Michael Stone has published an eletter article that should be essential reading for every contractor. In it, he discusses one of his core concepts — contractors must price their work with enough mark-up to cover the overhead and operating costs, and allow a reasonable profit.
In his post, he reminds us that every business will need its own mark-up, based on its conditions and costs, but there are certain ranges within which you must operate, or you will either go out of business because you are losing money, or you will have really hard push-back from potential clients because you are over-charging for your service. In very broad terms, the mark-up range is from 1.26 to 1.70 (lowest for an efficient high-volume new home contractor, and highest for “remodelling? (or commercial) work. Somewhere in the middle is speciality work — the jobs may be smaller and less efficient, but there is often less marketing and business development overhead/costs.
Michael Stone’s Markup and Profit (Revisited) book
This leads to the primary focus of this blog — and a crucial topic for anyone in the construction business. How much should you spend on your marketing and business development?
I wish I could give a straightforward answer but it truly “depends”. If you have built a solid organization with a reliable pipeline of current and new business from existing and referral clients, or you focus purely on simple public bidding and tendering opportunities, your marketing and business development costs may not be that high (if your success rate in winning the contracts you are seeking is satisfactory, of course).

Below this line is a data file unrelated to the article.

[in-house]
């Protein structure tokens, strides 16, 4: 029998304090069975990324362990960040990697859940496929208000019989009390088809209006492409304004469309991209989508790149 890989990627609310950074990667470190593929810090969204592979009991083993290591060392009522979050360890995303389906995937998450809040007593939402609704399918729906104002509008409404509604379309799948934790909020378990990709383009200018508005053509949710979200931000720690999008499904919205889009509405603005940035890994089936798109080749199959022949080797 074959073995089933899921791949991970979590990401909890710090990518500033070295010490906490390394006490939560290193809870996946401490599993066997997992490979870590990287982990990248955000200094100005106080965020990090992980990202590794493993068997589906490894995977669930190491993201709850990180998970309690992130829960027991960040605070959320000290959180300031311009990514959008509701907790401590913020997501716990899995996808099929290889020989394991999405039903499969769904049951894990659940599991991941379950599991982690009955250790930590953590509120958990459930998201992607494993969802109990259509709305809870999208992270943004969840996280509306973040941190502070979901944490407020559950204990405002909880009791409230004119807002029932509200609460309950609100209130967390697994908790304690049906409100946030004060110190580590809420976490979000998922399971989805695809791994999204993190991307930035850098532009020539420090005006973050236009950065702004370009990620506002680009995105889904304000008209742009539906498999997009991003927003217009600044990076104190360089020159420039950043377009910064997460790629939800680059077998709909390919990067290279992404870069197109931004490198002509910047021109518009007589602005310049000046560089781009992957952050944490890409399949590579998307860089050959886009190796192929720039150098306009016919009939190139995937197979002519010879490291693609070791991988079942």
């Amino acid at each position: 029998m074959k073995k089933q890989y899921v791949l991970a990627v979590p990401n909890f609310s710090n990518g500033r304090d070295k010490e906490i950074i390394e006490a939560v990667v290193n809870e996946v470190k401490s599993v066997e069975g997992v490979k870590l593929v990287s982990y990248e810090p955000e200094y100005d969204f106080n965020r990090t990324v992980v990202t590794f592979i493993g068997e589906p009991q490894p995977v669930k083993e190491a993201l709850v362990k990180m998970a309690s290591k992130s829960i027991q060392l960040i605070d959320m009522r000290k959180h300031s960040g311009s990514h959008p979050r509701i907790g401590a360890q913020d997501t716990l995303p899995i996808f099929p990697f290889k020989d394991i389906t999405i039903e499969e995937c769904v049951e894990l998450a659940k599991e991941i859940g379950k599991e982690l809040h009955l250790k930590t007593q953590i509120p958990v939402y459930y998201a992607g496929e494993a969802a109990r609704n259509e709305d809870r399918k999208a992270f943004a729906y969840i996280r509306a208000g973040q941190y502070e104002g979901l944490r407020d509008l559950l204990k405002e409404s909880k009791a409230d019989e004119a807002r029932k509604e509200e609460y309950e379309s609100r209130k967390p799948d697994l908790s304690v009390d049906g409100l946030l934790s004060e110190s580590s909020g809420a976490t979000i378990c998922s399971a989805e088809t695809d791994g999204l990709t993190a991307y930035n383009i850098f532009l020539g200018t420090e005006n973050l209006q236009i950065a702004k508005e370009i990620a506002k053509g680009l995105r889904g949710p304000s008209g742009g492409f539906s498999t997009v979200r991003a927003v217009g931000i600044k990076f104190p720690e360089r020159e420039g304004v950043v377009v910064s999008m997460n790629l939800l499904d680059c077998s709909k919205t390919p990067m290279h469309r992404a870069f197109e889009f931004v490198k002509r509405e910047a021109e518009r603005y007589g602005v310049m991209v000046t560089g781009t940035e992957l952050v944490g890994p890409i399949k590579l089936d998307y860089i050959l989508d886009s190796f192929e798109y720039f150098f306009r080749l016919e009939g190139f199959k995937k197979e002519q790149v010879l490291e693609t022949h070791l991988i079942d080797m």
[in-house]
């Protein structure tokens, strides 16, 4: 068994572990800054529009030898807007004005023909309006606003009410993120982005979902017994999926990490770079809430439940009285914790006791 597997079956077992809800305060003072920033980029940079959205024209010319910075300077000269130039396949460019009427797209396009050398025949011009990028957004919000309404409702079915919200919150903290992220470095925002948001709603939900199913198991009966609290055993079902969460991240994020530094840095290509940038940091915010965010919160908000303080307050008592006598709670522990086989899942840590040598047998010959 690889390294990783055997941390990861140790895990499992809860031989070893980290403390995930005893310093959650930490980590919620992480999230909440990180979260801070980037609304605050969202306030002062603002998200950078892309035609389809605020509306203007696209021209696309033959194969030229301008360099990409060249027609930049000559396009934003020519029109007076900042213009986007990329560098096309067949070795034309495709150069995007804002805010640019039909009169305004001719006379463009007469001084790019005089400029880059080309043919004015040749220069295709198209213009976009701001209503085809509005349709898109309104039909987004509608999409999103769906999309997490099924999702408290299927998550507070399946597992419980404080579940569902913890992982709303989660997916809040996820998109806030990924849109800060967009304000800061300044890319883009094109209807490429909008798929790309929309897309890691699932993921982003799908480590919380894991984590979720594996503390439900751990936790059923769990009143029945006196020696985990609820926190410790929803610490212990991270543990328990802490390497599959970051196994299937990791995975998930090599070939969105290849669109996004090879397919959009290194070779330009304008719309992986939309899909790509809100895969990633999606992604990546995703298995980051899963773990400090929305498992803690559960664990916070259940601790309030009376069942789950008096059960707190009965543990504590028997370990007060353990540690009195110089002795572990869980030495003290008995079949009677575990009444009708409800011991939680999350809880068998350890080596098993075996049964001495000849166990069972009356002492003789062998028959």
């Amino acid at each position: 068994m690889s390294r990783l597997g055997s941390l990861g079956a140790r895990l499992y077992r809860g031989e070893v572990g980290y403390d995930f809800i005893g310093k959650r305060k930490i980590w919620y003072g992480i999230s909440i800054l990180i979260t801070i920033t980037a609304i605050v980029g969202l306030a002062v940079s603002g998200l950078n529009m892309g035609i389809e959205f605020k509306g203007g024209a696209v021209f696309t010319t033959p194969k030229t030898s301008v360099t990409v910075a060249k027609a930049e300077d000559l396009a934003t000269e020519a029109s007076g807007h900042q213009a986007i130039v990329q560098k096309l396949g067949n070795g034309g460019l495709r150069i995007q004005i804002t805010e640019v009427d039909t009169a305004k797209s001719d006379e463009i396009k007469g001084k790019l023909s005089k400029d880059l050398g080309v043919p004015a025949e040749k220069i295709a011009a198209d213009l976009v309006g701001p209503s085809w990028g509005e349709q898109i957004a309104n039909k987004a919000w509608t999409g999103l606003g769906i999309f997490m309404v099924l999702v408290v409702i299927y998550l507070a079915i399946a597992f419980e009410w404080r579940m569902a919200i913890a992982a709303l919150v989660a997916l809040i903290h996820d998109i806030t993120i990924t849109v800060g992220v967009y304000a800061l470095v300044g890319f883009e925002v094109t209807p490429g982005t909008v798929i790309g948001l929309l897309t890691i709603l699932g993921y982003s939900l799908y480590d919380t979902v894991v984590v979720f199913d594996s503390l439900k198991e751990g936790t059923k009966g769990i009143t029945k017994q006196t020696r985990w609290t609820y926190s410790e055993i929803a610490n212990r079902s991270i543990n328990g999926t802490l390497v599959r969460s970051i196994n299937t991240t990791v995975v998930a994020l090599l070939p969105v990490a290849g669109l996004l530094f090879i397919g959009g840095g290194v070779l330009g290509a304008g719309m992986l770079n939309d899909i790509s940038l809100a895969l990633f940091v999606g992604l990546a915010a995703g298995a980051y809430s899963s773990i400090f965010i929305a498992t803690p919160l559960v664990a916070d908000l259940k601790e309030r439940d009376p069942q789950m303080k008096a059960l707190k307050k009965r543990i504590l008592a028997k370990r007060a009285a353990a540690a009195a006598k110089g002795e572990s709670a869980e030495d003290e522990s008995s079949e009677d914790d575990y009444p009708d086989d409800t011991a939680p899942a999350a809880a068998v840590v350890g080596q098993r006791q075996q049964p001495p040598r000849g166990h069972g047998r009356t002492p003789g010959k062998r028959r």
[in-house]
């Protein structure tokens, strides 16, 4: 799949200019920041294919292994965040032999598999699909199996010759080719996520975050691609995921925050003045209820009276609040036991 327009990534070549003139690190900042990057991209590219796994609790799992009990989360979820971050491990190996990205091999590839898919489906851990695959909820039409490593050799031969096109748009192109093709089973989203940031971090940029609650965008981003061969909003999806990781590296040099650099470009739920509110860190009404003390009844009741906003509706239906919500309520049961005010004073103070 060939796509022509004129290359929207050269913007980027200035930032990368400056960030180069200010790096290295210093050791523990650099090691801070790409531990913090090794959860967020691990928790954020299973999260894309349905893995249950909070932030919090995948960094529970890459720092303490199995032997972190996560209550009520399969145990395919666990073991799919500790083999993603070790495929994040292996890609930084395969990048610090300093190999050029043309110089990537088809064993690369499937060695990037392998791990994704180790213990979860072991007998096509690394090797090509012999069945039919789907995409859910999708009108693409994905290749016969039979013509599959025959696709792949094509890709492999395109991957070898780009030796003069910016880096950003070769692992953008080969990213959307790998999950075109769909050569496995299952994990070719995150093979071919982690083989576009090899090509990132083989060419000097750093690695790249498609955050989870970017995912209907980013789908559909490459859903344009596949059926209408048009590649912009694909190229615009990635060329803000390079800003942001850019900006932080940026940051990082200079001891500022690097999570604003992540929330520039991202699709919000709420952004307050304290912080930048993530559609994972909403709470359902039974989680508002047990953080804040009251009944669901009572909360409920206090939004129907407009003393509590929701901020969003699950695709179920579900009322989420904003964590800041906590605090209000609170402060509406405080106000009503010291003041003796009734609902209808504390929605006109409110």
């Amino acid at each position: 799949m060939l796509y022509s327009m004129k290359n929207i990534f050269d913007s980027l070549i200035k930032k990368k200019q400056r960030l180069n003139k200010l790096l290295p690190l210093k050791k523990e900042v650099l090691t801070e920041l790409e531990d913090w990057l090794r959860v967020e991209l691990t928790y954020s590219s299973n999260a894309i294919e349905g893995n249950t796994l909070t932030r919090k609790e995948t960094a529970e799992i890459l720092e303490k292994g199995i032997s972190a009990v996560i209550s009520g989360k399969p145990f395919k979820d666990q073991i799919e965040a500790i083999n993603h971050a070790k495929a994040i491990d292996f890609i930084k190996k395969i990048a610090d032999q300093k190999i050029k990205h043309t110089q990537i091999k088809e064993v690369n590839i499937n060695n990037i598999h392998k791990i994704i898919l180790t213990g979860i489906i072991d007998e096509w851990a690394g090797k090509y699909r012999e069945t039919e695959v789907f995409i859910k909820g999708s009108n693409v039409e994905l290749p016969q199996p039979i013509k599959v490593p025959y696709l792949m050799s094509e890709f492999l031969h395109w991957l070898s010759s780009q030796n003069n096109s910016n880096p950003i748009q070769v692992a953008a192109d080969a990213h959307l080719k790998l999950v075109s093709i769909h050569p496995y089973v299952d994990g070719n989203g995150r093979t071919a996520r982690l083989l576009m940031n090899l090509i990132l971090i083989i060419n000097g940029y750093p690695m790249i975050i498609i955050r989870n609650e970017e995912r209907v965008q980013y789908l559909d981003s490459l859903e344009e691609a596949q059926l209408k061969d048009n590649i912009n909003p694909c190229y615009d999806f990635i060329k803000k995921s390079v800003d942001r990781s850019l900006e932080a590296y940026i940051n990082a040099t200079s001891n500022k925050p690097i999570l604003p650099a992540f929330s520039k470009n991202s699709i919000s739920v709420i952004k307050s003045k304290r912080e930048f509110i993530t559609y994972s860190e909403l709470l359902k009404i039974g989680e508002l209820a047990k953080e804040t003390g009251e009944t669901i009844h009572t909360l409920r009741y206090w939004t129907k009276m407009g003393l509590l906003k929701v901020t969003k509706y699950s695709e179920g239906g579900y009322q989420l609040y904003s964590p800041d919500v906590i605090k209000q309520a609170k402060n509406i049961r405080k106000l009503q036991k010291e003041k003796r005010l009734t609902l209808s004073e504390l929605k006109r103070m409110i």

Here, having a solid go/no go rule set for bidding projects and responding to RFPs is vital.? Otherwise, you’ll pour resources into estimating the job and fulfilling the various technical requirements to respond — at a cost of $10,000 to $20,000 or more — and find your result goes nowhere because the work had been ‘wired’ to another contractor of design specialist in the first place. (The latter is a real issue in the US for public sector works covered by the Brooks Act, which requires government agencies to only consider price after qualifying the candidates for their work quality — and that usually is defined by previous working relationships, ensuring repeat business for successful incumbents.)
As well, there are the nebulous and mixed aspects of marketing and business development especially for the very long-range relationships you need to maintain and attract work. How much should you budget for relevant client focused association participation — both in billable hours of time, and actual cost for the association membership.
My belief is you can generally get by with 1 to 3 per cent gross revenue for “hard” marketing costs and anywhere between 5 and 15 per cent for business development (including estimating) for soft labor/time costs. But these numbers will truly, as noted above, depend on where you are in your business cycle, and what you are actually doing.